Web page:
When people in Massachusetts think about divorce, generally the first things that come to mind are all negative. While it may not always be a pretty process, getting a divorce can often prove more positive than the alternatives.
For example, traditional marriage was once akin to a life sentence for those who were deeply unhappy, or even physically or emotionally abused. In prior generations, the stigma of divorce meant that people who found themselves married to the wrong person had no chance to ever get their life back on track; many of these men and women spent their lives in interminably unhappy marriages rather than obtaining a divorce.
Divorce also has legal ramifications and protections that can drastically simplify the break-up process and allow both parties to move on with their lives. In recent years, the new trend of simply cohabitating without marriage has become increasingly popular, but if these relationships go sour somewhere along the way, the parties may wish they had actually been married.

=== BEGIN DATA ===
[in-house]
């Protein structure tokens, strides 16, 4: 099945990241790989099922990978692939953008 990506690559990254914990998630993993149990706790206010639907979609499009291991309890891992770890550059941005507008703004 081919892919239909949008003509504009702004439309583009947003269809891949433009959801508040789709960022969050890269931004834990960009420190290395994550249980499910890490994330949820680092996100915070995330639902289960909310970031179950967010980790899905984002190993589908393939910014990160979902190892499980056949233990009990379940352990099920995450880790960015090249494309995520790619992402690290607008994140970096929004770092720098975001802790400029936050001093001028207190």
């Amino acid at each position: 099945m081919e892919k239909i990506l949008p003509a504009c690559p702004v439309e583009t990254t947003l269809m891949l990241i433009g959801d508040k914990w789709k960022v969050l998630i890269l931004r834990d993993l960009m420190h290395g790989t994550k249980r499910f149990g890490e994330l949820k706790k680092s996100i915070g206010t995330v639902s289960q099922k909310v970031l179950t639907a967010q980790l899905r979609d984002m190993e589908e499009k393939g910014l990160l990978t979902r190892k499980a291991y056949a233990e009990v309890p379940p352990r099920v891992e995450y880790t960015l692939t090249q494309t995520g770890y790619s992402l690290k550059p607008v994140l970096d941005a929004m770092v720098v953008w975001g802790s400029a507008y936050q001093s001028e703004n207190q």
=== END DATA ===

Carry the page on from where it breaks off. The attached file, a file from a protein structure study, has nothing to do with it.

When people cohabitate, and effectively live in some degree or variation like a married couple, the lines get blurred when it comes to property division. While married couples have a convenient forum for resolving disputes and formulating divorce settlements and parenting agreements, people who were never married have to go through this process largely without guidance or legal authority.
So while divorce is generally viewed as a negative thing, there are significant advantages, both personal and practical, to being able to use the legal system to officiate a breakup. Divorce doesn’t have to be overwhelmingly draining either; an experienced family law attorney can explain how divorce mediation and other options can be ideal for one’s particular situation.
Source: The Atlantic, “Till divorce do us part: being married briefly can be a blessing,” Conor Friedersdorf, April 11, 2013